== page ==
2023: No place for placeholder in constitution – Falana, others back INEC

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HUMAN rights lawyer, Femi Falana and other senior legal practitioners have backed the Independent National Electoral Commission (INEC) to dismiss the concept of “placeholder”.

In a bid to beat INEC’s deadline, recall that the All Progressives Congress (APC), Labour Party (LP) and the New Nigerian Peoples Party (NNPP) had forwarded the names of their presidential candidates alongside their running mates as ‘placeholders’.

However, INEC’s Commissioner for Information and Voter Education, Festus Okoye, said the “placeholder is a unique Nigerian invention” for which the Commission’s law has no provision.

“The constitution makes it very clear that you cannot run alone as a presidential candidate and must nominate an associate to run with you for that position, and as far as INEC is concerned, the presidential candidates have submitted their associates to run with them in the presidential election.

“As far as we are concerned, there’s no form submitted by the presidential candidate where they said ‘we’re submitting this person’s name as a place or space holder. The issue of space or placeholder is a unique Nigerian invention that has no place in our constitutional and legal framework.

“For there to be a substitution of a candidate, the vice-presidential candidate must write to INEC, with a sworn affidavit stating that he is withdrawing from the race within the time frame provided by the law. That’s the only way there can be a substitution of candidates.”

In a chat with newsmen on Wednesday, Falana reiterated INEC’s position, stating: “There is nothing like a placeholder in our laws. They have submitted names and that is it. All they can say is that those people may withdraw later, but there is no provision for placeholders in our laws.

“The constitution recognises the fact that when you are submitting the name of your running mate, there is no primary for it. There is no primary for the office of the vice president or the deputy governor. So, the person nominated by the presidential candidate can withdraw at any time. Even a presidential candidate himself can withdraw. There is no fixation about it. Some of the things being said by some lawyers are rubbish.”

Another senior lawyer, professor of Comparative Constitutional Law and Governance at the National Institute for Legislative and Democratic Studies, Abuja, Edoba Omoregie (SAN), said: “There’s no portion of the Electoral Act 2022 that clearly provides for the use of a placeholder, proxy or interim running mate in the nomination process or in submitting the name of the candidate of a political party in presidential or gubernatorial elections.

“However, as a general rule, what the law does not prohibit is permissible. The Electoral Act doesn’t prohibit the interim arrangement of placeholder. It’s noteworthy that by the said interim arrangement, the individual whose name is put forward is expected to ‘step aside’ in due course.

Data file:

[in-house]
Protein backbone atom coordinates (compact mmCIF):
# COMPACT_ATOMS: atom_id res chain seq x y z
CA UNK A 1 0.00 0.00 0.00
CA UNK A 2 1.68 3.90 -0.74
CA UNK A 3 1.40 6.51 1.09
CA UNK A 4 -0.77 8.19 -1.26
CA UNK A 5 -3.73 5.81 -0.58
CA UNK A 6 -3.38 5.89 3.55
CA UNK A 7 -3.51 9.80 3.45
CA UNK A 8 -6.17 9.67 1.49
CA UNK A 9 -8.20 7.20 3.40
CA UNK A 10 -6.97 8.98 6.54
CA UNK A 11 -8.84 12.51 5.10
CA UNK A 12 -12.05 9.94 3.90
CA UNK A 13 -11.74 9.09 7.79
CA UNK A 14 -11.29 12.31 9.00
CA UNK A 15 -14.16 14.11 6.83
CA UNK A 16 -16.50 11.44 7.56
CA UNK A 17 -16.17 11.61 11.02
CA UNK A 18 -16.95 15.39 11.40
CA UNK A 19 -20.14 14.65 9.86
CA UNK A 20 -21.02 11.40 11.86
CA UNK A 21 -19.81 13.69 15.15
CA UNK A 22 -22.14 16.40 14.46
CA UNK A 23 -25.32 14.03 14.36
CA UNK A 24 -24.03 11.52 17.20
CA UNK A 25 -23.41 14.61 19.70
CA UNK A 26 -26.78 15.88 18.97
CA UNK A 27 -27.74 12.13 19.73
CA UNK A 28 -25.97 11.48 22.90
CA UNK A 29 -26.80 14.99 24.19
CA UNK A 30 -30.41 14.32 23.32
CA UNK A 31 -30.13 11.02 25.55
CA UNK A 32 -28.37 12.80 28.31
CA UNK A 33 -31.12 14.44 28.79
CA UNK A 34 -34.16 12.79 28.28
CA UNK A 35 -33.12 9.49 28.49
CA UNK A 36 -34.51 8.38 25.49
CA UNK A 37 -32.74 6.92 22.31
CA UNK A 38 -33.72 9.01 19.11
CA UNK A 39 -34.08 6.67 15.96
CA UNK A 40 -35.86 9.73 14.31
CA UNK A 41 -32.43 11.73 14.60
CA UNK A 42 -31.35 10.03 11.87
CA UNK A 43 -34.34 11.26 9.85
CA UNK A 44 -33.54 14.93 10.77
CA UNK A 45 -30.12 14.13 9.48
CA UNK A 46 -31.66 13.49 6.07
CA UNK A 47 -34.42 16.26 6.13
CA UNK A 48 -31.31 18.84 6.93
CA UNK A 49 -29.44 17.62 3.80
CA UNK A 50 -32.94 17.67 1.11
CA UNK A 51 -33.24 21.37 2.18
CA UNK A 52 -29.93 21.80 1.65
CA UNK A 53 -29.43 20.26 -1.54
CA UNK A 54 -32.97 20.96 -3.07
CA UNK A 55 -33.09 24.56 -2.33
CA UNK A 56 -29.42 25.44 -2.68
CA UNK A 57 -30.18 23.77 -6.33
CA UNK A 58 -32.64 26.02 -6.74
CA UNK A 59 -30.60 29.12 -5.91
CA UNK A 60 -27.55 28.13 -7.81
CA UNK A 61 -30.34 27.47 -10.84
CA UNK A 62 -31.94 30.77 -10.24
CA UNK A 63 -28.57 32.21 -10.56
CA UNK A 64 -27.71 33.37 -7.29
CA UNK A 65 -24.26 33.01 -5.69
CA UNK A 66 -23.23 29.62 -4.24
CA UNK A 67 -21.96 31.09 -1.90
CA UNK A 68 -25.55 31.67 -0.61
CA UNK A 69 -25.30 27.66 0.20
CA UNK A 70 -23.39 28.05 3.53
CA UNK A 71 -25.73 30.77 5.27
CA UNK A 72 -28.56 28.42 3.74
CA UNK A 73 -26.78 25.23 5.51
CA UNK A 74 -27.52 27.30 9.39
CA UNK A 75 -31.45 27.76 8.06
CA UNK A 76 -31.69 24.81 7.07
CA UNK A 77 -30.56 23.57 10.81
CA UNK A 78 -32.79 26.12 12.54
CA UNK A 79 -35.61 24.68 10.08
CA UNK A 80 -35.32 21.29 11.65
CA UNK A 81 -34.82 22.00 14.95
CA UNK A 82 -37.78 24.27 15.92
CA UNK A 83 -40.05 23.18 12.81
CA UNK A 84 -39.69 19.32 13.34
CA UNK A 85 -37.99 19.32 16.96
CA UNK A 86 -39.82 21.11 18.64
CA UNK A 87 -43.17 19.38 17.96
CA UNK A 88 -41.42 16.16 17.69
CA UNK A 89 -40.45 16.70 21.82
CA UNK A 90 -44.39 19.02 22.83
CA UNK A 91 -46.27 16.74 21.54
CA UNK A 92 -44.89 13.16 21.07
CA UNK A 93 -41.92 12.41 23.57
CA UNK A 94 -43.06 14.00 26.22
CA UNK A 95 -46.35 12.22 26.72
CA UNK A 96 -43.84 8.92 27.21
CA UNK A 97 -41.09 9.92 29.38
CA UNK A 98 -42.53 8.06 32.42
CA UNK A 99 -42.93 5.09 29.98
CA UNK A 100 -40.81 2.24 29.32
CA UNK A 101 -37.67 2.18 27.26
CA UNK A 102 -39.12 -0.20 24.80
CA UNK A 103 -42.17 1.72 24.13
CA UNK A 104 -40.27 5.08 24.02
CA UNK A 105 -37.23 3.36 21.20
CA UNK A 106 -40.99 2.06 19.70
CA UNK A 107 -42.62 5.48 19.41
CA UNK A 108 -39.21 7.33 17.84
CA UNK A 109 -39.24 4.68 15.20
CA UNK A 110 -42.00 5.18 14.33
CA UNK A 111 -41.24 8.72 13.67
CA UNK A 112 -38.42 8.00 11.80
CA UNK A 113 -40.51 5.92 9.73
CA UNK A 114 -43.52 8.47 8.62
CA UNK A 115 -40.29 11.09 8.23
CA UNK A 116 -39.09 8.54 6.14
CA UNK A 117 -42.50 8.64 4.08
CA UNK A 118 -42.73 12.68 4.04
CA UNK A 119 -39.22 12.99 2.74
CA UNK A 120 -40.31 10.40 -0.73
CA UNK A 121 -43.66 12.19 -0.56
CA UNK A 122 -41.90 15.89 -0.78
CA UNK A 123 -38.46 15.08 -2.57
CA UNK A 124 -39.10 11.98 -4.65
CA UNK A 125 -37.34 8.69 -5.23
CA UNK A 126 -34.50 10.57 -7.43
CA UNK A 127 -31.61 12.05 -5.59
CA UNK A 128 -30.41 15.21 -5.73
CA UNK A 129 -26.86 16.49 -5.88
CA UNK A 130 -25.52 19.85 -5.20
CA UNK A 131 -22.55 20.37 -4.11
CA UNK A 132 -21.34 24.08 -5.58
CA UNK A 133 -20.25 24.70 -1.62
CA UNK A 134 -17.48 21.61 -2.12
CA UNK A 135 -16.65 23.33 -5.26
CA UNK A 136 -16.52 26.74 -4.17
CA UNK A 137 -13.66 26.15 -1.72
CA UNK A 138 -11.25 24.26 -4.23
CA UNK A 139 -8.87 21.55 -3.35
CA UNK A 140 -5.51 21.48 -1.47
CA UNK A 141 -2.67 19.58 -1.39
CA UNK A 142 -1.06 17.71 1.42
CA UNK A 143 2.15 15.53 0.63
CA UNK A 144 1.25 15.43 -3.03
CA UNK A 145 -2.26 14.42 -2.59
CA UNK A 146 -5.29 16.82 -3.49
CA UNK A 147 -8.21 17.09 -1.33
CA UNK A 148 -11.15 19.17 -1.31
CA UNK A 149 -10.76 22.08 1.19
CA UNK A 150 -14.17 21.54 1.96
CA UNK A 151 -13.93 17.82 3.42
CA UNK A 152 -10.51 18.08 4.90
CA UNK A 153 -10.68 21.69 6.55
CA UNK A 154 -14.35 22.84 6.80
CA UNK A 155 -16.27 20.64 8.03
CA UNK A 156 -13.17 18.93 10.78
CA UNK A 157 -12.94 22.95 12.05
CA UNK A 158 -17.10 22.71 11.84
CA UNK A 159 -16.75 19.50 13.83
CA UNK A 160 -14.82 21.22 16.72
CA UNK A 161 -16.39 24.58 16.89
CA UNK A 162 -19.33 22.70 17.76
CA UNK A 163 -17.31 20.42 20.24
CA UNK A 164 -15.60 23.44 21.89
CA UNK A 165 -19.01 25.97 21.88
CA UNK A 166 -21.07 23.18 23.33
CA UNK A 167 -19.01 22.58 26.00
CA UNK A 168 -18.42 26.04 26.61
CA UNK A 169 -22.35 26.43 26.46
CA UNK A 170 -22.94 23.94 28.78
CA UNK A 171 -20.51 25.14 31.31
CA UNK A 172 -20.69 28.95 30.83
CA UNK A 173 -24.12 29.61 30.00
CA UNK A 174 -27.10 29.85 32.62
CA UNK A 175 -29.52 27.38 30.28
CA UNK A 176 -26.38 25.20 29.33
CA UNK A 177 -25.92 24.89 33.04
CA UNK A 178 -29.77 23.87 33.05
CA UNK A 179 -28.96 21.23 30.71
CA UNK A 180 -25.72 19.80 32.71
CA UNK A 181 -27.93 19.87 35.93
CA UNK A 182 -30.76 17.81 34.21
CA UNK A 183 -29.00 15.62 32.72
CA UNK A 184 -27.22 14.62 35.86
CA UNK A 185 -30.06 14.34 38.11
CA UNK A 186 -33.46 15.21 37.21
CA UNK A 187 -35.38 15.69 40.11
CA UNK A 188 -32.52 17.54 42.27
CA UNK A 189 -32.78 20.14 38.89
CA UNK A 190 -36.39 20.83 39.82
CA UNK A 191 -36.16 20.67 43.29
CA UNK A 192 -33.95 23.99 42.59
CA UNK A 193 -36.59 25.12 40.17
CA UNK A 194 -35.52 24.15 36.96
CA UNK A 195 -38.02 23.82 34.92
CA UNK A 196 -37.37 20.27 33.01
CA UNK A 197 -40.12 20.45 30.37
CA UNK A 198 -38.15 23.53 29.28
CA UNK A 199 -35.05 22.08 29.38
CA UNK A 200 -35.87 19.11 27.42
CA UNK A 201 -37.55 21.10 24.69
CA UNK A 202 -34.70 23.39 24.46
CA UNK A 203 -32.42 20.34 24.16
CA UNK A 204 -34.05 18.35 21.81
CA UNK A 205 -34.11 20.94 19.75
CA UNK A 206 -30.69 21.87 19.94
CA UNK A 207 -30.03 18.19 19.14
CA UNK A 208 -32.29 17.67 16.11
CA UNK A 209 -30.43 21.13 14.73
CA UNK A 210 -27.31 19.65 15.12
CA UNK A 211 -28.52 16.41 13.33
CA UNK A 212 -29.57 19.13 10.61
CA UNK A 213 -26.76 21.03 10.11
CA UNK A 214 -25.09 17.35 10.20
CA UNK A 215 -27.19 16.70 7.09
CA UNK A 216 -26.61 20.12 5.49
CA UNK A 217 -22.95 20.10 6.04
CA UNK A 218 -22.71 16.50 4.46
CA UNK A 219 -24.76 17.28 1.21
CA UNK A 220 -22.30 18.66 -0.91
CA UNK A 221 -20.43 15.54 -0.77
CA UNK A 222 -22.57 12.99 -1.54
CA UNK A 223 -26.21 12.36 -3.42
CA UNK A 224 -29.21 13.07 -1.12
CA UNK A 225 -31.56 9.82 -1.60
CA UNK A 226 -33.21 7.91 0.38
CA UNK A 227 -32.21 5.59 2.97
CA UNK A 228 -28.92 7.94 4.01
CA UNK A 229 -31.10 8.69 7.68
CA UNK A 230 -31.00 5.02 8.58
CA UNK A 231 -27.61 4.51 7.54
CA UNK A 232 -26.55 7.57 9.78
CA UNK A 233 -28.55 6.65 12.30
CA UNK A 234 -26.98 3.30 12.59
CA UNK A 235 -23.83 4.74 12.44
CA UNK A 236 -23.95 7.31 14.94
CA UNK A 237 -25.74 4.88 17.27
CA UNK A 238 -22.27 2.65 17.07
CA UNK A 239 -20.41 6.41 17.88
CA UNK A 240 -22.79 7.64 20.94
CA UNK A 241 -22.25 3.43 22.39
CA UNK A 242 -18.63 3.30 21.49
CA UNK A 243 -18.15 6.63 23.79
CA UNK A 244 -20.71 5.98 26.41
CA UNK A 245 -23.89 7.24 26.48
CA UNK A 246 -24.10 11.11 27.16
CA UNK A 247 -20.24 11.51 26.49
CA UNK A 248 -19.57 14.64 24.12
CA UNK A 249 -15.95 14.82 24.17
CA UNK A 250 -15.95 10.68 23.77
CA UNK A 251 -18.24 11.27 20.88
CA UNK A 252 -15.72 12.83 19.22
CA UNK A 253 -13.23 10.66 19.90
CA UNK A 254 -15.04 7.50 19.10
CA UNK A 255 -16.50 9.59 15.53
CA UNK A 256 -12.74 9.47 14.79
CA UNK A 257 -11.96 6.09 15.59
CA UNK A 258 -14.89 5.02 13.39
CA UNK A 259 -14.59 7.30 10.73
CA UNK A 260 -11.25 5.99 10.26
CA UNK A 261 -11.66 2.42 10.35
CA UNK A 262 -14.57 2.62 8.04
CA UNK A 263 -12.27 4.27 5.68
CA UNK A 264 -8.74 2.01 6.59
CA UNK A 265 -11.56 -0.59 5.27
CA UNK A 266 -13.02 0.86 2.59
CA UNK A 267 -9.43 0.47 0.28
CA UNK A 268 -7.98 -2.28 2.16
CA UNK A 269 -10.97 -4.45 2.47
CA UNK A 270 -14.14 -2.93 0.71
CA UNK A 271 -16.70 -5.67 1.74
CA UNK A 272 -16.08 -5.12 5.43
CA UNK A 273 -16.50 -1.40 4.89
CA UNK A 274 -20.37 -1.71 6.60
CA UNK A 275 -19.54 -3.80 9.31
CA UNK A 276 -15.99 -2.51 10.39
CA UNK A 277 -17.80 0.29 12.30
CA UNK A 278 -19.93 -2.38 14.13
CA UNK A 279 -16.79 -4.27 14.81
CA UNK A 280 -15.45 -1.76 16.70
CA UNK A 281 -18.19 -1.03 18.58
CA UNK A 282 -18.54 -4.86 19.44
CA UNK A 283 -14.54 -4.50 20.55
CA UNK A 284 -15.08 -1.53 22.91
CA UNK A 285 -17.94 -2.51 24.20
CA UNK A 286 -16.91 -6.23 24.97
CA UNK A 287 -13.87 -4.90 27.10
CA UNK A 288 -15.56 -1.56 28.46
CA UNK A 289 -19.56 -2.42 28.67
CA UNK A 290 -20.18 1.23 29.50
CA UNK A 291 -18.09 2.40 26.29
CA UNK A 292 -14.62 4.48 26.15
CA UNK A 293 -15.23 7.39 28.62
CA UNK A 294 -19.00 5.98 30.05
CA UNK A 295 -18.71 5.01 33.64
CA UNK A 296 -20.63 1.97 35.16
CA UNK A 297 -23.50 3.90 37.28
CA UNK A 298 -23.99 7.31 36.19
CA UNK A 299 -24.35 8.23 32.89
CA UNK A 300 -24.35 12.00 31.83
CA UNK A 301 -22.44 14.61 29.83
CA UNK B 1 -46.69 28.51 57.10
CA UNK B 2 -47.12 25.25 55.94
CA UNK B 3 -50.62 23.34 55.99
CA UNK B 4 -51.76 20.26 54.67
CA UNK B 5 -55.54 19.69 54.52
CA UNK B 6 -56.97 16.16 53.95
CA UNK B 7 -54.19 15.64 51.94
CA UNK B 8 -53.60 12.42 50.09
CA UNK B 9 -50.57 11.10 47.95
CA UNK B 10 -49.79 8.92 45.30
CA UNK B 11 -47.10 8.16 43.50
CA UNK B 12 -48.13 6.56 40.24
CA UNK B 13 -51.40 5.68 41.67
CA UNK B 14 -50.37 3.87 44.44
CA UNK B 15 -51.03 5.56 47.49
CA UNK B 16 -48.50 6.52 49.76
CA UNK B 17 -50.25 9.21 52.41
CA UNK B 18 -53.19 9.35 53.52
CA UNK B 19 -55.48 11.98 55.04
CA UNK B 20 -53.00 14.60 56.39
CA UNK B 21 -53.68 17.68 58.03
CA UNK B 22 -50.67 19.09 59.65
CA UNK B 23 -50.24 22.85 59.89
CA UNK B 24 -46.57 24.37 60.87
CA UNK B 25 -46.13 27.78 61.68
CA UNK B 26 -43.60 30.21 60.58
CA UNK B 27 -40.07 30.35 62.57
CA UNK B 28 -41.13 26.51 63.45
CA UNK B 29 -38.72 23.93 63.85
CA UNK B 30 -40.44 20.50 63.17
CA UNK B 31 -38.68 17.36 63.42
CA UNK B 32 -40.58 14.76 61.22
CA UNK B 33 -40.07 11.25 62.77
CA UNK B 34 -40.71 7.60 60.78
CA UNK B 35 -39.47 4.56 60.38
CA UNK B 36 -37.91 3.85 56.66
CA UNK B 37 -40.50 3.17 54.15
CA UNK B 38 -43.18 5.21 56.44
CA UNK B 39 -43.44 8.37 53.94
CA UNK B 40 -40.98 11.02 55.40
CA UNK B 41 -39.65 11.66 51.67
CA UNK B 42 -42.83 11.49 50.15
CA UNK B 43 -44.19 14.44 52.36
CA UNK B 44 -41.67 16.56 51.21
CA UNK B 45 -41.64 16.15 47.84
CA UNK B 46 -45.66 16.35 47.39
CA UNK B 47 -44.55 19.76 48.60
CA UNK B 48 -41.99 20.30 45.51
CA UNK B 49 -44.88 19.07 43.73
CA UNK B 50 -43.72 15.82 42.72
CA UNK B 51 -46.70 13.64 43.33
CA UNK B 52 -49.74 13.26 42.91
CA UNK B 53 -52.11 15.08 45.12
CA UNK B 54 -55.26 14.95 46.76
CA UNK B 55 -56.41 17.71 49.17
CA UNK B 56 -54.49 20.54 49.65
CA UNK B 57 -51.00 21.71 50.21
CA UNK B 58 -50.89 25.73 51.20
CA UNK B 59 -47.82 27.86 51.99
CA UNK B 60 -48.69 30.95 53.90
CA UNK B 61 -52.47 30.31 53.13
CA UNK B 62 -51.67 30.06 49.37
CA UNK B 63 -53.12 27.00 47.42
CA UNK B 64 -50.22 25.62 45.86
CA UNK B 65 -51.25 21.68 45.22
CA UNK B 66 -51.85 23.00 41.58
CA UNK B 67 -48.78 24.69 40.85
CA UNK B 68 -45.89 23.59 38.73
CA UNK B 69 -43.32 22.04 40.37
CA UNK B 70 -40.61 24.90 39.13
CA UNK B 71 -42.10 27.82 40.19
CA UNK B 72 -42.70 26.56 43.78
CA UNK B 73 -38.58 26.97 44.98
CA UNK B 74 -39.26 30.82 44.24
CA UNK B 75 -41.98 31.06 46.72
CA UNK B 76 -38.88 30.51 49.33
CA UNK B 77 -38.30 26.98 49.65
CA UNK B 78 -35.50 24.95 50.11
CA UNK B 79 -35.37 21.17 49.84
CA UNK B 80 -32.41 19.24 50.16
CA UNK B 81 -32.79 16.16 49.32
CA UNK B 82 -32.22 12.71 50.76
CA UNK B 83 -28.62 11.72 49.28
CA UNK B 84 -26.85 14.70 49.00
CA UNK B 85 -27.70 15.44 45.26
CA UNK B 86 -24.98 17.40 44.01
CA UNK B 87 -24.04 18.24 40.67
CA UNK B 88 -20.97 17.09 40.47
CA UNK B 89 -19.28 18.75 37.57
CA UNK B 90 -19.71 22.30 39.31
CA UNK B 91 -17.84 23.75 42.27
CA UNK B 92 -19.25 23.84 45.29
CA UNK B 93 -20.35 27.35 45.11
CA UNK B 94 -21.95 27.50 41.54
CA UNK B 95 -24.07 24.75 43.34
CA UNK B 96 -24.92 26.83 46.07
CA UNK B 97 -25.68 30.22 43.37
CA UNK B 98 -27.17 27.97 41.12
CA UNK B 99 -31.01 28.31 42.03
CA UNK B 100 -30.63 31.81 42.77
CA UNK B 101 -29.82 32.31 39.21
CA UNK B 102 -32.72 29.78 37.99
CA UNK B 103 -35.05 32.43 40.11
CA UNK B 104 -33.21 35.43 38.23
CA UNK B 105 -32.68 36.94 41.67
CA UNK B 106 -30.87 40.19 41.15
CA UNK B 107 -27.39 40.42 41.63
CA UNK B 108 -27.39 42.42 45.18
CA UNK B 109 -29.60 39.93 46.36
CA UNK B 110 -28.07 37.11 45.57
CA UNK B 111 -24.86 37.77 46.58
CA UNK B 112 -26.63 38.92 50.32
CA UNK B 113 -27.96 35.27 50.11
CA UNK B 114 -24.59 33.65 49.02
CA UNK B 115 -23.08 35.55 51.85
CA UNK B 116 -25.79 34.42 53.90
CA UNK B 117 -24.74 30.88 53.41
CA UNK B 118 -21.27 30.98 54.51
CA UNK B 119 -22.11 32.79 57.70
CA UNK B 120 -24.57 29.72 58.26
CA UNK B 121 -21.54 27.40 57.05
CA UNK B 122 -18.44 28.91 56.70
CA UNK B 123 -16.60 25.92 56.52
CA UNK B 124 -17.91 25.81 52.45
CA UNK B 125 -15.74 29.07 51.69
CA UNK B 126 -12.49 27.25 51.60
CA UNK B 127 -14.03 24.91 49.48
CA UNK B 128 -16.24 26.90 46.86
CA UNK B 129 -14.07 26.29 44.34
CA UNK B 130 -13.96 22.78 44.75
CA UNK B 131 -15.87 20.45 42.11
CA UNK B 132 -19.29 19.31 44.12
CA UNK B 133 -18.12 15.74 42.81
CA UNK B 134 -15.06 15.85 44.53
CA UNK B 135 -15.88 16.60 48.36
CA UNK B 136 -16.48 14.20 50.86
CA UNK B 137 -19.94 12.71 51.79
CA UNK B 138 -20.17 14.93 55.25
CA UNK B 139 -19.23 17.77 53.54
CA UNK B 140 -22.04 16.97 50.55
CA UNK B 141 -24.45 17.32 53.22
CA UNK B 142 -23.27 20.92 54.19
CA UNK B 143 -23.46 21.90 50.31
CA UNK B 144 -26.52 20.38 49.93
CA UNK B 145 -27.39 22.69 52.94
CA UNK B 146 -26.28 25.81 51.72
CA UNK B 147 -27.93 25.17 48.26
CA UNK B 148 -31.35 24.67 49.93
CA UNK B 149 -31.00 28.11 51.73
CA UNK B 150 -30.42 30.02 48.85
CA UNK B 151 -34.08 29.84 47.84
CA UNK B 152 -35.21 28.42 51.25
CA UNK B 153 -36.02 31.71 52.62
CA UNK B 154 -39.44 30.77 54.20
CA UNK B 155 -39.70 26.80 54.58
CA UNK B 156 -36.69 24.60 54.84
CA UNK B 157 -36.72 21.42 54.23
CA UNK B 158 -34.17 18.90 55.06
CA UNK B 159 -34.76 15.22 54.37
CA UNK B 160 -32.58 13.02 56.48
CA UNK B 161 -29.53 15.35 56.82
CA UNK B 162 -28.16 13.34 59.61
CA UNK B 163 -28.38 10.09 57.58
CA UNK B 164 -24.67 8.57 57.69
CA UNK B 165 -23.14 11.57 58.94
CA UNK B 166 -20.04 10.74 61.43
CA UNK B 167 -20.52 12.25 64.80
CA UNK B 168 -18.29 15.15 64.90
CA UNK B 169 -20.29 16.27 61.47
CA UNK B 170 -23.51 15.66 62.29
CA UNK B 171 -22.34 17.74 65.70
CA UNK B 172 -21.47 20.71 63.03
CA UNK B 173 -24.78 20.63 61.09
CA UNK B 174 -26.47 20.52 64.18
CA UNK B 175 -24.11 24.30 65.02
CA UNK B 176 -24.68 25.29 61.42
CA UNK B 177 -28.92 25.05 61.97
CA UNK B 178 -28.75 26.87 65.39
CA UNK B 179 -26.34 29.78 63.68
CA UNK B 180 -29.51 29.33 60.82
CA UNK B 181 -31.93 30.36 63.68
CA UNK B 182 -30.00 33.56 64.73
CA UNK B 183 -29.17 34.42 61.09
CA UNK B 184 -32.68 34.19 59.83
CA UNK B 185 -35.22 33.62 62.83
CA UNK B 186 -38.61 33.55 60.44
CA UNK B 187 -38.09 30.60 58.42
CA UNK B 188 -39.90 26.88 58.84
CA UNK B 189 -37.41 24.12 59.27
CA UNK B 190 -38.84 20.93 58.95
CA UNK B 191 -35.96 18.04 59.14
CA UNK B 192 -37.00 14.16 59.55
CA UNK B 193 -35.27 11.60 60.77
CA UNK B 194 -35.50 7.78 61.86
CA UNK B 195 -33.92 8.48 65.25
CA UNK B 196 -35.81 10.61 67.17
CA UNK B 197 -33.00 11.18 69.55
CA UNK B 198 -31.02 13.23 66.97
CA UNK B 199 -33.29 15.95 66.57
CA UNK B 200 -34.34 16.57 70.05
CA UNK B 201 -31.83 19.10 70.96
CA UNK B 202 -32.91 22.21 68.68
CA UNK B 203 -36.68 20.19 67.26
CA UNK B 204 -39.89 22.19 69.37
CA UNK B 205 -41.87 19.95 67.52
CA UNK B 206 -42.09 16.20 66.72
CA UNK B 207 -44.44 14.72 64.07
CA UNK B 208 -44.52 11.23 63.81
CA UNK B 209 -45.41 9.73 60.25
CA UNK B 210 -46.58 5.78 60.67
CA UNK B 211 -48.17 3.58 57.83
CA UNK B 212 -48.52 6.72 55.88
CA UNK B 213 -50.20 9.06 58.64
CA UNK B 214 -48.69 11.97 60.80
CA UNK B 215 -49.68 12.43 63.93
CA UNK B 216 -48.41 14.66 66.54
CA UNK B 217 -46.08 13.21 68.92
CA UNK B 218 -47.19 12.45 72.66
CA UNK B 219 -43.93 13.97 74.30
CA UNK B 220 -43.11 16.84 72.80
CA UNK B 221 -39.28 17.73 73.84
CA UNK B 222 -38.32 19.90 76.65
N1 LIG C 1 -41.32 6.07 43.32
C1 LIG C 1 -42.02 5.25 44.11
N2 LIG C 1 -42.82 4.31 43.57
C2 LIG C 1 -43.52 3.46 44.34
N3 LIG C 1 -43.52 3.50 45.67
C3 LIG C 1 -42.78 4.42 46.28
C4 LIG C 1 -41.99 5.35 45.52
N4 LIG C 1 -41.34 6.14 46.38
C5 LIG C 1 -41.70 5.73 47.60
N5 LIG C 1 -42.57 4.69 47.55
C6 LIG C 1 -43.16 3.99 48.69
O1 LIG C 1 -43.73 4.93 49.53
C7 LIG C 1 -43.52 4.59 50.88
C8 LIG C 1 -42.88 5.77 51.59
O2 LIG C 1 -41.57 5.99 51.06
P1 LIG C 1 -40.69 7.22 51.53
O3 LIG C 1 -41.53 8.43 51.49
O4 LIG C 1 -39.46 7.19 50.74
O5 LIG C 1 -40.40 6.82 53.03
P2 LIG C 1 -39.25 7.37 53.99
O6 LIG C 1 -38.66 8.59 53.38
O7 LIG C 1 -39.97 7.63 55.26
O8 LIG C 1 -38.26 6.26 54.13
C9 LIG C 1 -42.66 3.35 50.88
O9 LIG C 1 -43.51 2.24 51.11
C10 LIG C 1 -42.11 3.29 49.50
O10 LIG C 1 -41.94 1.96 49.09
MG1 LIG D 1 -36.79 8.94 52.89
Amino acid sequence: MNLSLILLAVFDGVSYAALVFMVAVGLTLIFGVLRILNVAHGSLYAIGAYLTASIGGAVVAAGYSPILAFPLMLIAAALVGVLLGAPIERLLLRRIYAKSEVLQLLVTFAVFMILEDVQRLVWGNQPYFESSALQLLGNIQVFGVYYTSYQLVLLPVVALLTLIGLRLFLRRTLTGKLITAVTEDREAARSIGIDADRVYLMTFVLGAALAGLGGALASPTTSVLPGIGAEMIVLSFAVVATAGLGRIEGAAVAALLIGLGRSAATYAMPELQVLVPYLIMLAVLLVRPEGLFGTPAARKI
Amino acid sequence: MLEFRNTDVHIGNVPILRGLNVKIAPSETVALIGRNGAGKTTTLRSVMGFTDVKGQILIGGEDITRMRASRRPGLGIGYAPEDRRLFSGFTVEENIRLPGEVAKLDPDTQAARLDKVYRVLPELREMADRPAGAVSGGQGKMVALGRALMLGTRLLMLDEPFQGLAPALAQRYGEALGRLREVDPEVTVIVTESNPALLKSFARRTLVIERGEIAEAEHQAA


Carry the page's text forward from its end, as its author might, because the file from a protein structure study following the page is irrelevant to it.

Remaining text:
“By section 31 of the Electoral Act, a candidate may withdraw his nomination by a written communication under his own hands. The withdrawal must be communicated to INEC not later than 90 days to the election. The Electoral Act appears not to specifically provide opportunity for withdrawal by a running mate, and invariably for substitution of a running mate after submission of the name.

“Nonetheless, my view is that since the candidate and running mate are running on the same ticket by virtue of the constitutional provisions that require both a presidential and governorship nominee to submit running mates along with their nomination forms, whatever applies to a candidate must be interpreted as applicable to the running mate. Consequently, I believe a running mate may actually be able to withdraw his nomination as a running mate by communicating to the sponsoring political party, which shall in turn communicate to INEC of the withdrawal”

Also, Dr. Abdulfatai Sambo, an associate Professor of Law at the University of Ilorin, said, “Section 29(1) of the Electoral Act provides that every political party shall, not later than 180 days before the date appointed for a general election under this Act, submit to INEC in the prescribed forms the list of the candidates the party proposes to sponsor at the elections. The 180-day requirement is sacrosanct and cannot be violated without consequences.

“However, Section 31 creates a rider by permitting a candidate (President or VP as in this case) to withdraw his or her candidature by notice in writing signed by him and delivered personally by the candidate to the political party that nominated him for the election and the political party shall convey such withdrawal to the Commission not later than 90 days to the election.”

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